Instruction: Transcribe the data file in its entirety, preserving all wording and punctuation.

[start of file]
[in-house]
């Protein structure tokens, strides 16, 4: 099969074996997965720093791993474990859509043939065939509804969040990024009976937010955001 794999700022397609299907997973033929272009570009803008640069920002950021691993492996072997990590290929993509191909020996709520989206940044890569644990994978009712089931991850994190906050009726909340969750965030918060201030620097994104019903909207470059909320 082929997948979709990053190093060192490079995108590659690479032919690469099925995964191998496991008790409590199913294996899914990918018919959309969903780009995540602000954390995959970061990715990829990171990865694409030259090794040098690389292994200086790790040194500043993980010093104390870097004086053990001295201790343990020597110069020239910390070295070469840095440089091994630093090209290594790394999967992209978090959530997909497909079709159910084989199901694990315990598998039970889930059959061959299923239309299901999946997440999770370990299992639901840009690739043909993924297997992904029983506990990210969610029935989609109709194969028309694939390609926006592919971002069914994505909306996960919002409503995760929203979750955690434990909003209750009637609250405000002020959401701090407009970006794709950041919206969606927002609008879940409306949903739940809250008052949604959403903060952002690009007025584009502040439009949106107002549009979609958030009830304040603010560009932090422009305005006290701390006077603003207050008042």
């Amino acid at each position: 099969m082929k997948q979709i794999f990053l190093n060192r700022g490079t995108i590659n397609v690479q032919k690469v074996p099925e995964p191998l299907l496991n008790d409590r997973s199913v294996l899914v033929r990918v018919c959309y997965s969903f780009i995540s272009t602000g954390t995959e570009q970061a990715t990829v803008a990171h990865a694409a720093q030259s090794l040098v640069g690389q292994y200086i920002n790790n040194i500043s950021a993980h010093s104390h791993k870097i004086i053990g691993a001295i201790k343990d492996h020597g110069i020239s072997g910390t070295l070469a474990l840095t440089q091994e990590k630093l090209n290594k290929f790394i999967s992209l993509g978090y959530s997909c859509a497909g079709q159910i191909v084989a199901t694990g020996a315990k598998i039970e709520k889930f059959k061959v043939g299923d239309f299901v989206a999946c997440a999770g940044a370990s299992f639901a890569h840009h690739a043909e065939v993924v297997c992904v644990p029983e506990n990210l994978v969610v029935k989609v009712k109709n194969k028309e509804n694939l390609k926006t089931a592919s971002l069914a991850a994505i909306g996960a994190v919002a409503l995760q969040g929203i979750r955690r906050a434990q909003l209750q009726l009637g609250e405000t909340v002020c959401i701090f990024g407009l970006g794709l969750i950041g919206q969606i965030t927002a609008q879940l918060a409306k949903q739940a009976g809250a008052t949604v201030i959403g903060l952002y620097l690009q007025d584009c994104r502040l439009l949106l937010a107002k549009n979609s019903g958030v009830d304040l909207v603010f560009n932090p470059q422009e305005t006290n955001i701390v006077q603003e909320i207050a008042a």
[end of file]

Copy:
[in-house]
């Protein structure tokens, strides 16, 4: 099969074996997965720093791993474990859509043939065939509804969040990024009976937010955001 794999700022397609299907997973033929272009570009803008640069920002950021691993492996072997990590290929993509191909020996709520989206940044890569644990994978009712089931991850994190906050009726909340969750965030918060201030620097994104019903909207470059909320 082929997948979709990053190093060192490079995108590659690479032919690469099925995964191998496991008790409590199913294996899914990918018919959309969903780009995540602000954390995959970061990715990829990171990865694409030259090794040098690389292994200086790790040194500043993980010093104390870097004086053990001295201790343990020597110069020239910390070295070469840095440089091994630093090209290594790394999967992209978090959530997909497909079709159910084989199901694990315990598998039970889930059959061959299923239309299901999946997440999770370990299992639901840009690739043909993924297997992904029983506990990210969610029935989609109709194969028309694939390609926006592919971002069914994505909306996960919002409503995760929203979750955690434990909003209750009637609250405000002020959401701090407009970006794709950041919206969606927002609008879940409306949903739940809250008052949604959403903060952002690009007025584009502040439009949106107002549009979609958030009830304040603010560009932090422009305005006290701390006077603003207050008042």
């Amino acid at each position: 099969m082929k997948q979709i794999f990053l190093n060192r700022g490079t995108i590659n397609v690479q032919k690469v074996p099925e995964p191998l299907l496991n008790d409590r997973s199913v294996l899914v033929r990918v018919c959309y997965s969903f780009i995540s272009t602000g954390t995959e570009q970061a990715t990829v803008a990171h990865a694409a720093q030259s090794l040098v640069g690389q292994y200086i920002n790790n040194i500043s950021a993980h010093s104390h791993k870097i004086i053990g691993a001295i201790k343990d492996h020597g110069i020239s072997g910390t070295l070469a474990l840095t440089q091994e990590k630093l090209n290594k290929f790394i999967s992209l993509g978090y959530s997909c859509a497909g079709q159910i191909v084989a199901t694990g020996a315990k598998i039970e709520k889930f059959k061959v043939g299923d239309f299901v989206a999946c997440a999770g940044a370990s299992f639901a890569h840009h690739a043909e065939v993924v297997c992904v644990p029983e506990n990210l994978v969610v029935k989609v009712k109709n194969k028309e509804n694939l390609k926006t089931a592919s971002l069914a991850a994505i909306g996960a994190v919002a409503l995760q969040g929203i979750r955690r906050a434990q909003l209750q009726l009637g609250e405000t909340v002020c959401i701090f990024g407009l970006g794709l969750i950041g919206q969606i965030t927002a609008q879940l918060a409306k949903q739940a009976g809250a008052t949604v201030i959403g903060l952002y620097l690009q007025d584009c994104r502040l439009l949106l937010a107002k549009n979609s019903g958030v009830d304040l909207v603010f560009n932090p470059q422009e305005t006290n955001i701390v006077q603003e909320i207050a008042a």